Alex Gibney, Irish filmmaker behind “Mea Maxima Culpa” talks about why he holds the Catholic Church to account - VIDEO
Cahir O'Doherty speaks with Irish filmmaker Alex Gibney
Believing that you can do no harm because God is on your side has a long history, but it’s still one of the most dangerous ideas you can entertain. As Oscar winning documentary filmmaker Alex Gibney has discovered, the consequences of that belief have been playing out for decades in the Catholic Church. In his new powerful new film Mea Maxima Culpa: Silence in the House of God, he tells Cahir O'Doherty why he holds the church to account for it.
Fearlessness. That’s the quality that best describes film director Alex Gibney’s approach to his art, which happens to be Oscar (and Emmy, Grammy and Peabody) winning documentary filmmaking.
Where some might hesitate over the controversial nature of the material at hand, Gibney, 59, has consistently shown a willingness to grapple with the issues that the vested interests would prefer he overlooked.
It’s a trait he inherited from his legendary Scranton, Pennsylvania-born Irish American father Frank, the former editor of Time and Life magazines. It’s what made his son Yale material, and it’s what saw him quickly make a name for himself as a filmmaker after graduating from UCLA.
In 2008, Gibney won the Academy Award for Best Documentary for Taxi to the Dark Side, a film that exposed the brutal torture practices endorsed by the Bush administration and then adopted by the United States in Afghanistan, Iraq, and Guantanamo Bay. Although the film was garlanded in awards it still proved a hard sell with distributors here, and the major networks declined to screen it due to its subject matter.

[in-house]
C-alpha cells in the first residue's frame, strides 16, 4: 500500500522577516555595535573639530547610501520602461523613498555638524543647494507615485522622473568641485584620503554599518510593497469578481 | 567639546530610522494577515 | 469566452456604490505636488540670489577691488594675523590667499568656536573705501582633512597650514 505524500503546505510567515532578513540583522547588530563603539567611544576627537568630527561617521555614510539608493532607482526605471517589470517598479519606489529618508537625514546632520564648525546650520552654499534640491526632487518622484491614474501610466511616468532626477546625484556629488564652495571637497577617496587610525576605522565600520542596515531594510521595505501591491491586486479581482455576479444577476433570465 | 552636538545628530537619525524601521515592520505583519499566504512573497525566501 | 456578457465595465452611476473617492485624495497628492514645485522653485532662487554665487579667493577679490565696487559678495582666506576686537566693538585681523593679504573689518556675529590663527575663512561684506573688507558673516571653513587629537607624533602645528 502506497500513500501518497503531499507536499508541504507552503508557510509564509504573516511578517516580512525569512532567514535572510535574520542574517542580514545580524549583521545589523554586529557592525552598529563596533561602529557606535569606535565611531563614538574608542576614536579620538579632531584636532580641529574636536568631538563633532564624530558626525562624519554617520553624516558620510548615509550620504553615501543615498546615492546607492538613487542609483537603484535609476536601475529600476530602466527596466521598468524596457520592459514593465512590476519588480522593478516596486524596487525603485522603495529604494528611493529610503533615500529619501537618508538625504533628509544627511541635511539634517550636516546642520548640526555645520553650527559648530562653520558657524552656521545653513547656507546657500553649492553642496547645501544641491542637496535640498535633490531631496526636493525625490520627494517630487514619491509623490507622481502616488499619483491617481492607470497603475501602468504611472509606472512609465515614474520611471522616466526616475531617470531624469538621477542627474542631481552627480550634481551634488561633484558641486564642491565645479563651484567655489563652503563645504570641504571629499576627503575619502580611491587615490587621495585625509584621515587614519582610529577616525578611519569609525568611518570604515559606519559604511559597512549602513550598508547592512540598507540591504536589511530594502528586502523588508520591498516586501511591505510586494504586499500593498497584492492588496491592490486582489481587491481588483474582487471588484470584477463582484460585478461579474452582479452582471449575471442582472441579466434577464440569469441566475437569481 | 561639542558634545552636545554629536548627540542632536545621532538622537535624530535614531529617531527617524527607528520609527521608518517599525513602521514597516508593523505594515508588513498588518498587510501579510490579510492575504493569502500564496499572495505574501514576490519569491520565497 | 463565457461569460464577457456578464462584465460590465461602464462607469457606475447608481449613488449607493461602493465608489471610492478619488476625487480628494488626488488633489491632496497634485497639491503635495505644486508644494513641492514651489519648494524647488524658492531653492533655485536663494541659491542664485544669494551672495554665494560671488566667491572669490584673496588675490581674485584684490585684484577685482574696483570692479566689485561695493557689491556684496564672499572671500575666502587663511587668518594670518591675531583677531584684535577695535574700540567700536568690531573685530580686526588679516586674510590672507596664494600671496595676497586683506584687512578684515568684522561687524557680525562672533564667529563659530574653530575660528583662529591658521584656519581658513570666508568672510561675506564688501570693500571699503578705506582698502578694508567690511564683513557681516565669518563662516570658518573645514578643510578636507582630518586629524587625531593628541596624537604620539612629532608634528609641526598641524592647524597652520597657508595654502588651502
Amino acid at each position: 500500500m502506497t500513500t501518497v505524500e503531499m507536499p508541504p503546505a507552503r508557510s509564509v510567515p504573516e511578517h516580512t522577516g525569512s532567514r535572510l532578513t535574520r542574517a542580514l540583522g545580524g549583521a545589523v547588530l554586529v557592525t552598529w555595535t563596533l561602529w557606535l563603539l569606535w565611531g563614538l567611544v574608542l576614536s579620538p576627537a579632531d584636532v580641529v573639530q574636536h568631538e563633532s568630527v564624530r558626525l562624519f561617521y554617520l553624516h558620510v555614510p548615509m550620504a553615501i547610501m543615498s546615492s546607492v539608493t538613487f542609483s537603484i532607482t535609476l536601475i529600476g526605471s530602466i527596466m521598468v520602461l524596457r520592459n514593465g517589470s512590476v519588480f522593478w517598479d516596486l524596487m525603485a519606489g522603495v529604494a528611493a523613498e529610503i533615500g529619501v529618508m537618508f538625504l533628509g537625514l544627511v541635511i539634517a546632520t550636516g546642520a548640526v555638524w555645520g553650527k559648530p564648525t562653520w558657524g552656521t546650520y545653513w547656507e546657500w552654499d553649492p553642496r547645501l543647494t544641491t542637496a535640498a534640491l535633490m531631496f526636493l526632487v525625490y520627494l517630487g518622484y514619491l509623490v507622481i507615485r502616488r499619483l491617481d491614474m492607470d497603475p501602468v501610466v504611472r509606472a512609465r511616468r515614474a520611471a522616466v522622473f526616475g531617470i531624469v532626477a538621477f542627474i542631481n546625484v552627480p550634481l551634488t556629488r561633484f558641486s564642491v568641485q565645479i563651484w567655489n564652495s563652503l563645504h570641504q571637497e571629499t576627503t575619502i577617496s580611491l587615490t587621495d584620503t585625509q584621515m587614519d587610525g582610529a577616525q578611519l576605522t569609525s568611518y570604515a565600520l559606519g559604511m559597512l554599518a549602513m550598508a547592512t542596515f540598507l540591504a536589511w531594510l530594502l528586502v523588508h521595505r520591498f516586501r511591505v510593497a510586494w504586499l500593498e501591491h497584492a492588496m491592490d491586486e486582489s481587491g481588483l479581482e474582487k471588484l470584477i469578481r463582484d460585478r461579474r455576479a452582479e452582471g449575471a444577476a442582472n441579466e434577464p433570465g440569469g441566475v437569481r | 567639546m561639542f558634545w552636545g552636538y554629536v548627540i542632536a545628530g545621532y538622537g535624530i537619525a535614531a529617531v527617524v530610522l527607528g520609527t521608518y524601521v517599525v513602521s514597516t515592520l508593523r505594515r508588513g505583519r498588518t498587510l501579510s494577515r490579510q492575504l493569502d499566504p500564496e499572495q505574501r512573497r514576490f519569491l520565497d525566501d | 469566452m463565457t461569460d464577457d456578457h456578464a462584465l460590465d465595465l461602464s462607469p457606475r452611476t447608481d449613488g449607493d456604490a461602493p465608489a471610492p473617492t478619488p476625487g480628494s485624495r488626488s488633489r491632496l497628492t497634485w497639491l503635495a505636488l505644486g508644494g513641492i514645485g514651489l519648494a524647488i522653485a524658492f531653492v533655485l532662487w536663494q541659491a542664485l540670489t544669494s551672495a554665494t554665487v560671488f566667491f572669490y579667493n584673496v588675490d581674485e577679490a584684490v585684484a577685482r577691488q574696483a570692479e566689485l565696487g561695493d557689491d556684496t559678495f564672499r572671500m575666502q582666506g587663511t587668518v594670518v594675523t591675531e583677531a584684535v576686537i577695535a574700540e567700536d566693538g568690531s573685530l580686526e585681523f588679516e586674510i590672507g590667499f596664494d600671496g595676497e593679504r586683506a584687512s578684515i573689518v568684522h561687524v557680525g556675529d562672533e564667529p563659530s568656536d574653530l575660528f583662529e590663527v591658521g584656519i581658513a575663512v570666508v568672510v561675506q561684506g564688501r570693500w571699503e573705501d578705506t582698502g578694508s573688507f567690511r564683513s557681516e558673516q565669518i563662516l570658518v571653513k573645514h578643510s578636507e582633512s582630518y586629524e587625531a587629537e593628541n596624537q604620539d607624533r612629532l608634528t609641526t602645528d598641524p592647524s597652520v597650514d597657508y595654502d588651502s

So Gibney is used to sometimes finding his work celebrated by the critics and held at arms length by the industry, depending on whose actions are being examined.
His latest Oscar nominated film is no stranger to controversy already. Mea Maxima Culpa: Silence in the House of God, which debuts on HBO on Monday, February 4, begins by profiling Father Lawrence Murphy, a priest who abused more than 200 deaf children at a Catholic school in Milwaukee decades ago.
Now adults, the film follows the four former students Arthur Budzinski, Terry Kohot, Pat Kuehn, and Gary Smith as they seek to redress the wrongs done to them and countless others by holding the church responsible.
But what happens next is as jaw dropping as it is unexpected. In researching the decades long scandal, they uncover the shocking secret that the man with the most information about the scandal turns out to be Pope Benedict himself.
“I was raised Catholic so it was obviously an emotional issue for me,” Gibney tells the Irish Voice. “I mean, it’s a shocking story for anyone but particularly for Catholics.
“What motivated me to take it on was the particular poignancy of this story, involving over 200 deaf students and the fact that they appear to be the first ones in the United States who raised a public protest about what happened to them.”
The second thing that motivated Gibney’s decision was the way that this story connected to the bigger international abuse crisis in the church, he says. The film makes it clear what a worldwide conspiracy it was.
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